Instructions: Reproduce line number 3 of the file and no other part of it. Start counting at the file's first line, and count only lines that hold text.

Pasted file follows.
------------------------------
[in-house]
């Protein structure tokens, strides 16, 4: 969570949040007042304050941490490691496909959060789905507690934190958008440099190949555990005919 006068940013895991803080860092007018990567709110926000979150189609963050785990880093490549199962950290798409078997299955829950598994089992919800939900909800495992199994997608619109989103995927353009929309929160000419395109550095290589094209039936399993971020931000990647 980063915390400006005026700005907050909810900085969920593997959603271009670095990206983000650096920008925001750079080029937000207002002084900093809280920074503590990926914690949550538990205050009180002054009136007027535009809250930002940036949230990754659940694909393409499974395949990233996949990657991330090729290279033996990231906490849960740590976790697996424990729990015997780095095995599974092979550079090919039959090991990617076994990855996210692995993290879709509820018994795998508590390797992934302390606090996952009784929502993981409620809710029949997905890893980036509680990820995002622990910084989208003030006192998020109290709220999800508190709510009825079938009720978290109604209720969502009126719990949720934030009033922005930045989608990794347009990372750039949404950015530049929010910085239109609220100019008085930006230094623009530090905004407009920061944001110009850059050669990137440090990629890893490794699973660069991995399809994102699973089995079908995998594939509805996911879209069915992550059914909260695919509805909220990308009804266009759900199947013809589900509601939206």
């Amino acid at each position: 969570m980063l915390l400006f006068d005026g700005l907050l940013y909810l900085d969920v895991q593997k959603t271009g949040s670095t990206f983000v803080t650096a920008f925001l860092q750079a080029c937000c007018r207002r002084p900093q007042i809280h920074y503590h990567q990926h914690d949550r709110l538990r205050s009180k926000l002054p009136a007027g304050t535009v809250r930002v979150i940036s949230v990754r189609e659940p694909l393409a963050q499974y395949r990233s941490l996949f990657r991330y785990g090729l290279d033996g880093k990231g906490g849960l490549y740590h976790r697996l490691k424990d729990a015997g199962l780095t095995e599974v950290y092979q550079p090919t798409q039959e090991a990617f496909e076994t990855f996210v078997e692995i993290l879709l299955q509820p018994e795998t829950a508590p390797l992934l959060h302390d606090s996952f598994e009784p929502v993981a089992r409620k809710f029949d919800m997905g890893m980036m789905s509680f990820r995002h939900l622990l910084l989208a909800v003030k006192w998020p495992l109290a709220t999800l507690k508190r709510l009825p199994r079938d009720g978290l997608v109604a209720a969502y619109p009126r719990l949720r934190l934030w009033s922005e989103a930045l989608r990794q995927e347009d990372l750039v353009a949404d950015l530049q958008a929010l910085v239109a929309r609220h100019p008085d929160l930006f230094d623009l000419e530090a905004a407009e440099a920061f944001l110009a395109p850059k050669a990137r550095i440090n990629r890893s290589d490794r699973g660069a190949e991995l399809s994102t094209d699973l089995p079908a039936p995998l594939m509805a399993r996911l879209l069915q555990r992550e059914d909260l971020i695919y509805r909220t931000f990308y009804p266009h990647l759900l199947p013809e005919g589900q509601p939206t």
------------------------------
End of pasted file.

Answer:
């Amino acid at each position: 969570m980063l915390l400006f006068d005026g700005l907050l940013y909810l900085d969920v895991q593997k959603t271009g949040s670095t990206f983000v803080t650096a920008f925001l860092q750079a080029c937000c007018r207002r002084p900093q007042i809280h920074y503590h990567q990926h914690d949550r709110l538990r205050s009180k926000l002054p009136a007027g304050t535009v809250r930002v979150i940036s949230v990754r189609e659940p694909l393409a963050q499974y395949r990233s941490l996949f990657r991330y785990g090729l290279d033996g880093k990231g906490g849960l490549y740590h976790r697996l490691k424990d729990a015997g199962l780095t095995e599974v950290y092979q550079p090919t798409q039959e090991a990617f496909e076994t990855f996210v078997e692995i993290l879709l299955q509820p018994e795998t829950a508590p390797l992934l959060h302390d606090s996952f598994e009784p929502v993981a089992r409620k809710f029949d919800m997905g890893m980036m789905s509680f990820r995002h939900l622990l910084l989208a909800v003030k006192w998020p495992l109290a709220t999800l507690k508190r709510l009825p199994r079938d009720g978290l997608v109604a209720a969502y619109p009126r719990l949720r934190l934030w009033s922005e989103a930045l989608r990794q995927e347009d990372l750039v353009a949404d950015l530049q958008a929010l910085v239109a929309r609220h100019p008085d929160l930006f230094d623009l000419e530090a905004a407009e440099a920061f944001l110009a395109p850059k050669a990137r550095i440090n990629r890893s290589d490794r699973g660069a190949e991995l399809s994102t094209d699973l089995p079908a039936p995998l594939m509805a399993r996911l879209l069915q555990r992550e059914d909260l971020i695919y509805r909220t931000f990308y009804p266009h990647l759900l199947p013809e005919g589900q509601p939206t």